Editorial: Cornwall jumps into solar debate over West Street site
Cornwall residents last week were introduced to the intensifying debate over the siting of solar arrays. As noted in the lead story on today’s front page of the Addison Independent, about 15 Cornwall residents met to discuss the proposed 150kW solar array on West Street. SunCommon of Waterbury has proposed the site and by all accounts it was a respectful discussion, after which the selectboard responded correctly by scheduling a special town-wide meeting Aug. 11 to consider how the town should respond on this site and to the development of solar arrays in general.
At issue are similar concerns previously expressed by residents in New Haven and Ferrisburgh, as well as other communities, concerning the imposition on neighbors, the visual impact of the proposed solar array, and the public good solar power provides. Naturally, the neighbors abutting the proposed site are concerned. Those who don’t have to drive by the site daily, or live with it in their backyard, can discuss it in the larger context of a public good — just as the Public Service Board so frequently does.
Credit SunCommon, however, for bringing this latest project to Cornwall residents for consideration before filing for a certificate of public good with the PSB. By law, they don’t have to. That they did on this occasion helps create a respectful discourse with town residents.
As town residents in Cornwall take up the conversation, nonetheless, the vast majority of property owners are quickly beginning to realize that neighboring land to their homes are also likely candidates for a solar farm. Any acre or two can easily support a 150kW array of what is typically about 660 panels. Furthermore, they know that such “mini-solar farms” are popping up in droves because state policy seeks to increase current capacity substantially to meet state’s energy goals, which are supported by tax incentives and special treatment that allows solar arrays to avoid Act 250 and town zoning requirements.
The challenge for Cornwall, then, is to decide under what conditions it should embrace renewable energy projects. Not that Cornwall has the authority to reject a potential project, but the PSB does seem to be lending an open ear to towns that have an objective policy outlining objections and preferences for siting policies.
Town resident Barney Hodges III is right when he notes that solar arrays can be sited in intelligent ways that work for the community, the state and abutting property owners. The visual scale can fit within the landscape if done well, and adequate screening can help mitigate average sensibilities. Defining such a policy should be one of the end goals residents ponder at that August meeting. New Haven has done good work in that respect, and the regional planning commission can be helpful in sharing what it has discovered over the past couple of years.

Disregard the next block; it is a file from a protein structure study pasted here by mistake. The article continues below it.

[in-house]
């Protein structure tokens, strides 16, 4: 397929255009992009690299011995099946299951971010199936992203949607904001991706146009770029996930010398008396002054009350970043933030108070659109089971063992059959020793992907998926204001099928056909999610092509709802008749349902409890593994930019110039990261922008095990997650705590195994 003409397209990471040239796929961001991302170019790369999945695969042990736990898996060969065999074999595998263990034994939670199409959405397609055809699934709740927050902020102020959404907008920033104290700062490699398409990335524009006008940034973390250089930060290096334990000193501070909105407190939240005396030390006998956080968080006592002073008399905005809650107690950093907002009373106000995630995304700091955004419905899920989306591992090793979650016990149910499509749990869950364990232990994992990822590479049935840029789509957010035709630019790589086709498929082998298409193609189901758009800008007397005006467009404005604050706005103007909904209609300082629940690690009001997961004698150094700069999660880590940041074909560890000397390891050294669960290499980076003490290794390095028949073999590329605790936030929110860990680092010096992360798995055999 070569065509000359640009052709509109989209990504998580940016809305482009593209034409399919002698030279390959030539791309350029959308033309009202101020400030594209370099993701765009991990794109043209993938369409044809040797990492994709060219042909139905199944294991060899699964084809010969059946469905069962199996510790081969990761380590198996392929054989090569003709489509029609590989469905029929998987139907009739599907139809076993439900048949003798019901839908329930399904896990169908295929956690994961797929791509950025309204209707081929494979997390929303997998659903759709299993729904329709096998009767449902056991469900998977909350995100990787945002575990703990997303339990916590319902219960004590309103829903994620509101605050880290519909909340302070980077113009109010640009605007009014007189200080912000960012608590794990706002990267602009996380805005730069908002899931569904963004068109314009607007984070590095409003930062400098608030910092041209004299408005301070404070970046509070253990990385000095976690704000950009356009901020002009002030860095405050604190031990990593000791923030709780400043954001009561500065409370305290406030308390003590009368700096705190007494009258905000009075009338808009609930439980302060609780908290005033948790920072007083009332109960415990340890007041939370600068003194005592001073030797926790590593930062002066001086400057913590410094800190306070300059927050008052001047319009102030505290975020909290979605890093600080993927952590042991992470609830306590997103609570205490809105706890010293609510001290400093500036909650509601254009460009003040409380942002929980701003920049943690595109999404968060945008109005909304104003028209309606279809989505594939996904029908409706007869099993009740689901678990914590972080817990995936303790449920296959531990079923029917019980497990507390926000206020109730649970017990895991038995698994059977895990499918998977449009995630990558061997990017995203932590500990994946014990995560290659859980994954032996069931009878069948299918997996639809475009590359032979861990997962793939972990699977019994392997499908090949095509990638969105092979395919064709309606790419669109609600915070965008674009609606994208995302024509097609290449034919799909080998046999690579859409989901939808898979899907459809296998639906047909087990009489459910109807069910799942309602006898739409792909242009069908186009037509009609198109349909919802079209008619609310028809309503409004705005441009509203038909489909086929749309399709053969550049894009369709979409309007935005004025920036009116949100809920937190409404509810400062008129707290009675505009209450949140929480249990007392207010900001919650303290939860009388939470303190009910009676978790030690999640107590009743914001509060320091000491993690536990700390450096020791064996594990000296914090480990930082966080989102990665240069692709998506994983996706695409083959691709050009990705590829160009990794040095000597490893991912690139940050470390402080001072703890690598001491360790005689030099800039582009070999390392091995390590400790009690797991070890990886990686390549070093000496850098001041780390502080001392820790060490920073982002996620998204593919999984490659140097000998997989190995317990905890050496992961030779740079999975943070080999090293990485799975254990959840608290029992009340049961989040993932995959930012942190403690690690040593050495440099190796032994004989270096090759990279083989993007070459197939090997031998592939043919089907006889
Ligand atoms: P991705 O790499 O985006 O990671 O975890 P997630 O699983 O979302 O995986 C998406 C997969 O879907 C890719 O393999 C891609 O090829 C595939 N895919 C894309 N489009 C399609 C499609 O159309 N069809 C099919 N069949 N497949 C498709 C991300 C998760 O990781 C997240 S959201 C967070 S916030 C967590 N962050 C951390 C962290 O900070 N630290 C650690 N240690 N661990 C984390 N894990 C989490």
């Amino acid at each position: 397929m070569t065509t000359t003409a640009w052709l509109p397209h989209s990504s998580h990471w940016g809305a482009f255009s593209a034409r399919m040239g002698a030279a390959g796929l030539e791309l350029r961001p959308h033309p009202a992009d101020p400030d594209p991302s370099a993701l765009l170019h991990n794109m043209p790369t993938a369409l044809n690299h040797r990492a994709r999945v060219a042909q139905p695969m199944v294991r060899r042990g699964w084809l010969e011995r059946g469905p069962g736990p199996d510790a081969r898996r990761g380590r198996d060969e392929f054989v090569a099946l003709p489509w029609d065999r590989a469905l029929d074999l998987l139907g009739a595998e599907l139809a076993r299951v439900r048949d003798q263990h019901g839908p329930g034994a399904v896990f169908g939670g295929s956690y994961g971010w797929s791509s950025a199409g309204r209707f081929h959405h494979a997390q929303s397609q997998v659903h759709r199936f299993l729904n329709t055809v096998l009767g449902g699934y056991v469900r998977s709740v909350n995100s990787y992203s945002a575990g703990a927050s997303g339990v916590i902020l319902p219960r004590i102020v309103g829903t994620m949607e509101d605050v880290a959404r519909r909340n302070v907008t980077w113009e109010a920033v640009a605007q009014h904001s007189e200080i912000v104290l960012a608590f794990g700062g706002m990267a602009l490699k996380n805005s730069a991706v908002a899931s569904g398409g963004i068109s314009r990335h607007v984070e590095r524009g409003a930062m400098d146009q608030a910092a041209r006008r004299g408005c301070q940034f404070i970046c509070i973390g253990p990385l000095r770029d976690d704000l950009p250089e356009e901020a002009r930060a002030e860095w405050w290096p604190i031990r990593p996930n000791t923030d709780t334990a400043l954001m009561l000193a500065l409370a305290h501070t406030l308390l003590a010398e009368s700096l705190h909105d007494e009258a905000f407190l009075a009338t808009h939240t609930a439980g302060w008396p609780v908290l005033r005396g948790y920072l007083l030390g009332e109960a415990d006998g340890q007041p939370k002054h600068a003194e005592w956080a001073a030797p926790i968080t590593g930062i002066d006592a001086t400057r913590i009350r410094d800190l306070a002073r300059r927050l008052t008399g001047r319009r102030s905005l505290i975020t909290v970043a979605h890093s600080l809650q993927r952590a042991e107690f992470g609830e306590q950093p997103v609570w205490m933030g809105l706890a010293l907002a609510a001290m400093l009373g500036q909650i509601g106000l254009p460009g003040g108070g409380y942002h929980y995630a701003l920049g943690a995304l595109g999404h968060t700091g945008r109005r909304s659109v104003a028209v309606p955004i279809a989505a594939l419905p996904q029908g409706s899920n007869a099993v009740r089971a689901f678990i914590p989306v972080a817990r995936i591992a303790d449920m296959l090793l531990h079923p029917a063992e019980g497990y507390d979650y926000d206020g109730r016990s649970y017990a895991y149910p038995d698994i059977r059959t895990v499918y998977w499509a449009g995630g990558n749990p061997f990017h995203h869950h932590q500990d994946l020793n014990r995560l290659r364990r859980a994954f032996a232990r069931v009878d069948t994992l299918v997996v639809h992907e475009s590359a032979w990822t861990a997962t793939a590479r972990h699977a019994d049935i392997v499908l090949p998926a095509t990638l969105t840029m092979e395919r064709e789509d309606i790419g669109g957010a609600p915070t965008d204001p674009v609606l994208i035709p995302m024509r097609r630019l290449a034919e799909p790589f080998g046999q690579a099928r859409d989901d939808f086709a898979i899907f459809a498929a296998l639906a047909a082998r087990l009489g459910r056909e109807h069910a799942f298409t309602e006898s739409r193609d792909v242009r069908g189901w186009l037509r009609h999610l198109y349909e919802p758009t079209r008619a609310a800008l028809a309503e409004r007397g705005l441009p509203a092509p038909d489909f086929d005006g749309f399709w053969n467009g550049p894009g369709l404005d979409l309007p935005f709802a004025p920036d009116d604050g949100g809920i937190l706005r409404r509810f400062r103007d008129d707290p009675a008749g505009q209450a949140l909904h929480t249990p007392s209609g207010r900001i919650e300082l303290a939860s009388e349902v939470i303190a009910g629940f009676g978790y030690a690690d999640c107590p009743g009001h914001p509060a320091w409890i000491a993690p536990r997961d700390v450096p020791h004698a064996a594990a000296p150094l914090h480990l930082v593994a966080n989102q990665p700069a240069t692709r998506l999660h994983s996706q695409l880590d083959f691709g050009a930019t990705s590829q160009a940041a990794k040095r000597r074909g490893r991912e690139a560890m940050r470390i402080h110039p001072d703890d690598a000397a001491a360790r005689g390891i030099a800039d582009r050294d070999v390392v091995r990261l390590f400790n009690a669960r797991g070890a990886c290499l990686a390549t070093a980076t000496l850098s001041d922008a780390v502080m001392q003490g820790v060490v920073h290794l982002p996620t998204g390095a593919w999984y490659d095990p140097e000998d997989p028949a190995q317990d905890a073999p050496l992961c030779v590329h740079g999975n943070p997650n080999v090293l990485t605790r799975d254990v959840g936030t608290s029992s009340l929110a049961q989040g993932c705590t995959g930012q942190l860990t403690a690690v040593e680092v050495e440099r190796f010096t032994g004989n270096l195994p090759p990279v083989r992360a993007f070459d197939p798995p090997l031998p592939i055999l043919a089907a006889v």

Cornwall Selectman Dave Sears is not alone in his complaint that town residents have almost no say under current law in how solar developments are sited. It has been the sore point of most developments and of almost all communities. Those issues were only superficially addressed in a recently passed renewable energy law this spring, though those changes won’t go into effect for another year.
The West Street site in Cornwall site differs from others that have been controversial in one significant way: it is not on a major thoroughfare, and thus does not detract from the state’s aesthetic as projects do on highways like Routes 7, 22A, 30 or 125. Yet, the public’s larger concern is not the siting of a single project, but of looking ahead and imagining the development of numerous projects within the town over the next 20 years.
To that end, a PSB site review of a proposed 2,200kW net metering solar project with 10,500 solar panels on 20 acres on Field Days Road in New Haven will be held this coming Wednesday, July 15, followed by a public discussion at 7 p.m. at the New Haven Congregational Church with PSB board members. It’s an opportunity to gain insight into the PSB’s thinking and the process by which they consider these projects. Cornwall residents could learn from those insights, which can only help develop more insightful town policies.
Angelo S. Lynn
The Fresh Air Fund, initiated in 1877 to give kids from New York City the opportunity to e … (read more)
BRISTOL — A memorial service for Mark A. Nelson of Bristol will be held 1 p.m. on Saturday … (read more)
See when your favorite high school team is competing in the fall sports playoffs.